India

Indian media praise launch of cryogenic rocket

Indian Space Research Organization (ISRO)"s Geosynchronous Satellite Launch Vehicle (GSLV D5) with an indigenous cryogenic engine carrying GSAT-14 communication satellite lifts off from the Satish Dhawan Space Center in Sriharikota, Andhra Pradesh state, about 110 kilometers (69 miles) northeast of Chennai, India, Sunday, Jan. 5, 2014.
Image caption India's ISRO has become the sixth space agency in the world to use an indigenous cryogenic engine to launch heavy satellites

India has entered an elite group of nations after its successful launch of a satellite using an indigenous cryogenically-powered rocket, papers say.

India's Geosynchronous Satellite Launch Vehicle (GSLV-D5), powered by a cryogenic engine, blasted off from Sriharikota in the southern state of Andhra Pradesh, and put a 1,982-kg communications satellite into a perfect orbit after a 17-minute flight on Sunday.

The successful launch is significant because it comes after India's several failed attempts to use indigenous cryogenic engines in launching heavy satellites.

India has successfully launched lighter satellites in recent years, but has faced problems sending up heavier payloads.

In December 2010, a similar rocket had disappeared in a plume of smoke moments after its launch. The first attempt to launch it in April 2010 had also been unsuccessful.

However, India has now joined the elite group that includes the US, Russia, France, Japan, China and the European Space Agency after the launch of the GSLV-D5.

Most Indian newspapers are carrying the news on their front pages - a sign that today's India attaches great importance to space exploration.

"After 20 years of toil, the Indian Space Research Organisation (ISRO) took a quantum leap in mastering a rocket technology that puts it in the big league of space-faring nations," The Indian Express says in front-page report.

The Times of India says the achievement is important for "a nation that has grappled with high-end cryogenics for two decades" and Sunday "marked the triumphant end of a long wait propelled by resilience in the face of repeated failures."

The mission's success means that India "now has the ability to put satellites weighing more than two tonnes into orbit… using cryogenic propellants - liquid oxygen at minus 183C and liquid hydrogen at minus 253C," The Hindu explains.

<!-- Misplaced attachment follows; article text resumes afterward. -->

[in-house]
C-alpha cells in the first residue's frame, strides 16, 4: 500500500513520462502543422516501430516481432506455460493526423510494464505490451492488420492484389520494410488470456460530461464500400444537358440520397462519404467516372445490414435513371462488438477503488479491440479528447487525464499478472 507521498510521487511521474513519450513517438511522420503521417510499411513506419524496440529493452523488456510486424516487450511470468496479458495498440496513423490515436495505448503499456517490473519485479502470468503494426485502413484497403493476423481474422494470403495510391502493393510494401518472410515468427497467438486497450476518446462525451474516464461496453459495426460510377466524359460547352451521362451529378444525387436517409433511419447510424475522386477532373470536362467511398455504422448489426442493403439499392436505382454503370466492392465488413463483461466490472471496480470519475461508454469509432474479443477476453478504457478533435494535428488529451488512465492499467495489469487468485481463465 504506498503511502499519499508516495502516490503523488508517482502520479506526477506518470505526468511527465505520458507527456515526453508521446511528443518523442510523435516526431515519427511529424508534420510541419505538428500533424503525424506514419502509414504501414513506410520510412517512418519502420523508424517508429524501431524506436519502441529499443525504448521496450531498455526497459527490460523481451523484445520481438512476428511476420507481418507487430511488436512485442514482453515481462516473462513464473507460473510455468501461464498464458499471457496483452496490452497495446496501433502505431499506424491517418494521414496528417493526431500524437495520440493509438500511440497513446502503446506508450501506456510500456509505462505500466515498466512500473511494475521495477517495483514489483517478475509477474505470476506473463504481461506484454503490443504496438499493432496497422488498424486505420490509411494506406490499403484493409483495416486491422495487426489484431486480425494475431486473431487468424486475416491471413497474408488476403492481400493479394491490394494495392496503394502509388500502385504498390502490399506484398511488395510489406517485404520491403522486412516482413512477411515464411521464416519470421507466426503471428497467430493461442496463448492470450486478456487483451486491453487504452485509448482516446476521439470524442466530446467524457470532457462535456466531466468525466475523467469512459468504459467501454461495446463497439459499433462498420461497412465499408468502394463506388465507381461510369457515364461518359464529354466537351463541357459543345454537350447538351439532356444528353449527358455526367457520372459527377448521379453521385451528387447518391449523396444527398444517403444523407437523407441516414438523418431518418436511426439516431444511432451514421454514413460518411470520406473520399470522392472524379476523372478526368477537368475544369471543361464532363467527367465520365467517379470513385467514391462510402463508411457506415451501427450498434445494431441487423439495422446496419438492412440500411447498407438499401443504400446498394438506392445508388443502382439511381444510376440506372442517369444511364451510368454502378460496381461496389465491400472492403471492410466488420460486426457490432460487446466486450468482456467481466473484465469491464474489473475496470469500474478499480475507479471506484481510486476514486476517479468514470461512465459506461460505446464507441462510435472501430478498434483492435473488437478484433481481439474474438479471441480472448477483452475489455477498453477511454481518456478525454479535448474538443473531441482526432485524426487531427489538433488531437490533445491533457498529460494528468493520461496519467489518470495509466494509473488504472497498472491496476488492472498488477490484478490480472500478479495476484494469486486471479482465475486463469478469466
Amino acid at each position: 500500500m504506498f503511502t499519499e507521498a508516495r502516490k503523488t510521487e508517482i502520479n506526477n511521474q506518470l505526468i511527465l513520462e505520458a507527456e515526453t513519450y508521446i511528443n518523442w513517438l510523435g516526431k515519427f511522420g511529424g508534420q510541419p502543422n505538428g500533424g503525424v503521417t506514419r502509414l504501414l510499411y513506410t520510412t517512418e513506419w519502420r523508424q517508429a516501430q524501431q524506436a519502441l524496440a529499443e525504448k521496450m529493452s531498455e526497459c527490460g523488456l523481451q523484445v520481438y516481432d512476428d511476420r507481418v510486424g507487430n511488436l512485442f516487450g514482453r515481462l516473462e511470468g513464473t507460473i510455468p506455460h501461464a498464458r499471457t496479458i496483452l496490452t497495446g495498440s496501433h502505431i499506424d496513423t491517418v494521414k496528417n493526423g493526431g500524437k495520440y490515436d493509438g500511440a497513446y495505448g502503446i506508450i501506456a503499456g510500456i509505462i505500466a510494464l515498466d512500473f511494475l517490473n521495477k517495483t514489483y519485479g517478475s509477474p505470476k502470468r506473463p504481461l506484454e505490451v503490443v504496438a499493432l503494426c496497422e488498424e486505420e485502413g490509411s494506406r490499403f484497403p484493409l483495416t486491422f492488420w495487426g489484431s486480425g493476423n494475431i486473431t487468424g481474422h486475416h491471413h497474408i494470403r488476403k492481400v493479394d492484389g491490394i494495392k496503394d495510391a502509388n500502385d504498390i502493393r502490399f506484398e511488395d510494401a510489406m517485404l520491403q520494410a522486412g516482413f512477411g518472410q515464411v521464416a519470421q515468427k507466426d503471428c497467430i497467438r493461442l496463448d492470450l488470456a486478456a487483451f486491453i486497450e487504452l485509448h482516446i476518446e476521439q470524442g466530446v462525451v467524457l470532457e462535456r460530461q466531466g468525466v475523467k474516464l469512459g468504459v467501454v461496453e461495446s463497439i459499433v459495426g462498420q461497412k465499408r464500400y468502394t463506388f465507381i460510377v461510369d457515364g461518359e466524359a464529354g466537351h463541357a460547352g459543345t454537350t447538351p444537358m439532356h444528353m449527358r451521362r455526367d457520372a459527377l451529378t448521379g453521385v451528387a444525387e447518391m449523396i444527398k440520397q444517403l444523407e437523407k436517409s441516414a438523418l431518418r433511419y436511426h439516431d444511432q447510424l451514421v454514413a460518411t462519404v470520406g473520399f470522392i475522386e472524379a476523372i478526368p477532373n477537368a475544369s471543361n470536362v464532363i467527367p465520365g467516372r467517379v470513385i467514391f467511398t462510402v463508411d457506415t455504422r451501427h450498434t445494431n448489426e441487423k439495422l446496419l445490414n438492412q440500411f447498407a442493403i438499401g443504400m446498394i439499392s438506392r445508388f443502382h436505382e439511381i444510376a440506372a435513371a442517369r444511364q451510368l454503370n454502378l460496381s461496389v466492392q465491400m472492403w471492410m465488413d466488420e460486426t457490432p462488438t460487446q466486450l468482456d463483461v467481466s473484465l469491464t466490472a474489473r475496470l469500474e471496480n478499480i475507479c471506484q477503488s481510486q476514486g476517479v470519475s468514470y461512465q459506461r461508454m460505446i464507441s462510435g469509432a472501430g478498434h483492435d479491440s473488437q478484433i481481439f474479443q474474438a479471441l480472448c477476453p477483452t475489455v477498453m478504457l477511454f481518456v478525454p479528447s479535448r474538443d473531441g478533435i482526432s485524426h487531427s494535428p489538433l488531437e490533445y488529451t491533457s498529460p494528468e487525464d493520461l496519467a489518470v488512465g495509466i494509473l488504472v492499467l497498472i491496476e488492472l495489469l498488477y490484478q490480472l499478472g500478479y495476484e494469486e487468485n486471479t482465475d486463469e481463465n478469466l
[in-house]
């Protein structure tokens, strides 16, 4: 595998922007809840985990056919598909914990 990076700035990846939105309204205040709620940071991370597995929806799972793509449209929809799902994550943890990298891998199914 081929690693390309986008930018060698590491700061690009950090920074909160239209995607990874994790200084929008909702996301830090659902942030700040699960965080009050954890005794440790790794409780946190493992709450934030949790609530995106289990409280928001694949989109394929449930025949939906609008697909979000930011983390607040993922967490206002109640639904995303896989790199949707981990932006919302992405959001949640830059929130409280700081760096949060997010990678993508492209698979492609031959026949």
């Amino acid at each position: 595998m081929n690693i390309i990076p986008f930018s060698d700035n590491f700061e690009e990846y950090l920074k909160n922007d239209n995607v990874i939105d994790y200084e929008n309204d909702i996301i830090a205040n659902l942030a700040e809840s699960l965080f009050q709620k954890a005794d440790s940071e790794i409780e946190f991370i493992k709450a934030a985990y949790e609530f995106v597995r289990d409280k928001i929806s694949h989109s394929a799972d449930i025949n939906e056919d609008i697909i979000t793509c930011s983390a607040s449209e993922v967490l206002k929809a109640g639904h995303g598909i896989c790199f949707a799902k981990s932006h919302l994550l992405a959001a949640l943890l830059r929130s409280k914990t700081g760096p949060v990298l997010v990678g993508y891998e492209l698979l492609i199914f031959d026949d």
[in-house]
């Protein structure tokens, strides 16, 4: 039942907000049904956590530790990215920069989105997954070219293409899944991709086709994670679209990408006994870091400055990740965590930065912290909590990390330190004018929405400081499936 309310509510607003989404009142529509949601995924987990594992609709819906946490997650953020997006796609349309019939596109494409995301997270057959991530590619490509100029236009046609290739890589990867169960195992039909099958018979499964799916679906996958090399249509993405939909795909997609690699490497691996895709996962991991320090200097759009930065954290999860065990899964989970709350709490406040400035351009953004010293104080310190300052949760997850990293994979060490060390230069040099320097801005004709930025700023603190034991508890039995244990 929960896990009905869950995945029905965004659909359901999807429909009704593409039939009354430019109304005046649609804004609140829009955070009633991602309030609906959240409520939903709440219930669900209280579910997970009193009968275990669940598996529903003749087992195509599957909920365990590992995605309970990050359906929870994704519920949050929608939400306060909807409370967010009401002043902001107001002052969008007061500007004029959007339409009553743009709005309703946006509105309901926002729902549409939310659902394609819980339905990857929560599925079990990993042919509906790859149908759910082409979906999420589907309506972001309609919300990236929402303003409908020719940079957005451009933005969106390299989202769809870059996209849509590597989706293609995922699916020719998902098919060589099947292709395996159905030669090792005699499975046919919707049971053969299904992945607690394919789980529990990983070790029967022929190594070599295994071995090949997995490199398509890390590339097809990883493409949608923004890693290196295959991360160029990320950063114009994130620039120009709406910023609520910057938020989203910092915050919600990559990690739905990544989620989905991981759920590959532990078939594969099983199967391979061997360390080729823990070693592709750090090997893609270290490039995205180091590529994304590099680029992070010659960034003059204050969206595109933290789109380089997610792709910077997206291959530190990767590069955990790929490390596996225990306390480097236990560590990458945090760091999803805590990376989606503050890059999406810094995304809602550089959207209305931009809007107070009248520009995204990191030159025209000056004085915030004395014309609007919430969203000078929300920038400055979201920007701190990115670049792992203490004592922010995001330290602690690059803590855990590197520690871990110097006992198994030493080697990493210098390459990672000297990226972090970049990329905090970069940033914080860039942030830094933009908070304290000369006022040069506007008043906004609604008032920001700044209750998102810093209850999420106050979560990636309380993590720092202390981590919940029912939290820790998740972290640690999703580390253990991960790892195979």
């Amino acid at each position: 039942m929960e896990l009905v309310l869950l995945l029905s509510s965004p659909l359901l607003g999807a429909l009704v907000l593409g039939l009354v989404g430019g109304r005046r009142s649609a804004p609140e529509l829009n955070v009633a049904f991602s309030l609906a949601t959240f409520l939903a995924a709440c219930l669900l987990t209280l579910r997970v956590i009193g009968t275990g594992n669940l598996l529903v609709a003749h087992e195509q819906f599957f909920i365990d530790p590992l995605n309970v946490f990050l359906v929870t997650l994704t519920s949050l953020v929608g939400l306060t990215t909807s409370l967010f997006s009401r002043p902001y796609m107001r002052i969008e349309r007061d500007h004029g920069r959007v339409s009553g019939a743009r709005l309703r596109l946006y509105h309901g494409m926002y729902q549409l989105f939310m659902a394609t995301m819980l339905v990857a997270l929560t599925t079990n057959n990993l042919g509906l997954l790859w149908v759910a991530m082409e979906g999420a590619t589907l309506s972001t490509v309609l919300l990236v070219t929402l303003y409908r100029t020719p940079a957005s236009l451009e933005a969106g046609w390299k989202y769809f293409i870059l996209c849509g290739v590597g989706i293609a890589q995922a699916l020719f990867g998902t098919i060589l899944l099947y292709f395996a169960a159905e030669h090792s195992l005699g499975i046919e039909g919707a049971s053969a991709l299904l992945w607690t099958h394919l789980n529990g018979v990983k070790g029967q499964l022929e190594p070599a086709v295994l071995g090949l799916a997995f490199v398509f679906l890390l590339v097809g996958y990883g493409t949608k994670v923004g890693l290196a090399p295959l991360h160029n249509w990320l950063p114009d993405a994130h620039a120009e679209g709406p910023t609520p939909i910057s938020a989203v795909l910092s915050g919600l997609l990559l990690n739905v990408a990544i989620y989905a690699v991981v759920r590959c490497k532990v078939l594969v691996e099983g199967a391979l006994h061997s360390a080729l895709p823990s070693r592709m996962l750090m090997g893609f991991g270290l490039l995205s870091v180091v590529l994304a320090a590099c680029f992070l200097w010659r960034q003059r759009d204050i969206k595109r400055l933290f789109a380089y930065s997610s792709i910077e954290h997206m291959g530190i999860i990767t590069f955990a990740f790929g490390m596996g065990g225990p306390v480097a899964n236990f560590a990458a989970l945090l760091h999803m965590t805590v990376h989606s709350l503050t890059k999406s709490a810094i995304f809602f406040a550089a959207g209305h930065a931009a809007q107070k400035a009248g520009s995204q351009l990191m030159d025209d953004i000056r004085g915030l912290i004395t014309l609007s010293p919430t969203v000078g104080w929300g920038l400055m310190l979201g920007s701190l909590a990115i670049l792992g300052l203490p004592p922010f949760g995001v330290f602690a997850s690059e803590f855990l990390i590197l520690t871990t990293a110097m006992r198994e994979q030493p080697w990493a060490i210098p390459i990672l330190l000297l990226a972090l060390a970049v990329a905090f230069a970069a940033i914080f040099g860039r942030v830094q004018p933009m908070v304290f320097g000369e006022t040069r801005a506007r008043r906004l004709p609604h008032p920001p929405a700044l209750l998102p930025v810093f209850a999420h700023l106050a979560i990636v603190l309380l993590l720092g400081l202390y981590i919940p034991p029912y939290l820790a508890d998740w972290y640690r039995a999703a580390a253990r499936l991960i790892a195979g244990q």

Battle against polio

Meanwhile, India's Border Security Force (BSF) and its counterpart, the Pakistan Rangers, have reactivated 16 phone lines along the border to defuse hostile incidents and prevent them from escalating, a report in The Indian Express says.

"We have already started talking on these numbers… I can tell you that they existed but were never used," the report quotes BSF Director-General Subhash Joshi as saying.

The move comes against the backdrop of several cease-fire violations last year in which border troops and civilians were killed on both sides.

Staying with foreign affairs, Bangladesh and Afghanistan have sought India's help with battling polio, following the country's success in wiping out the disease, The Asian Age reports.

The two countries have asked India to share its "formula of success", the report says.

India has not registered any polio case since 2011 and is set to be declared "polio-free" by the World Health Organisation in February.

And finally, 19 villages in Punjab's Ambala have refused to pay property tax to protest against insufficient developmental work in the area, a report in The Tribune says.

Several villages in the area still lack a supply of clean drinking water, the report adds.

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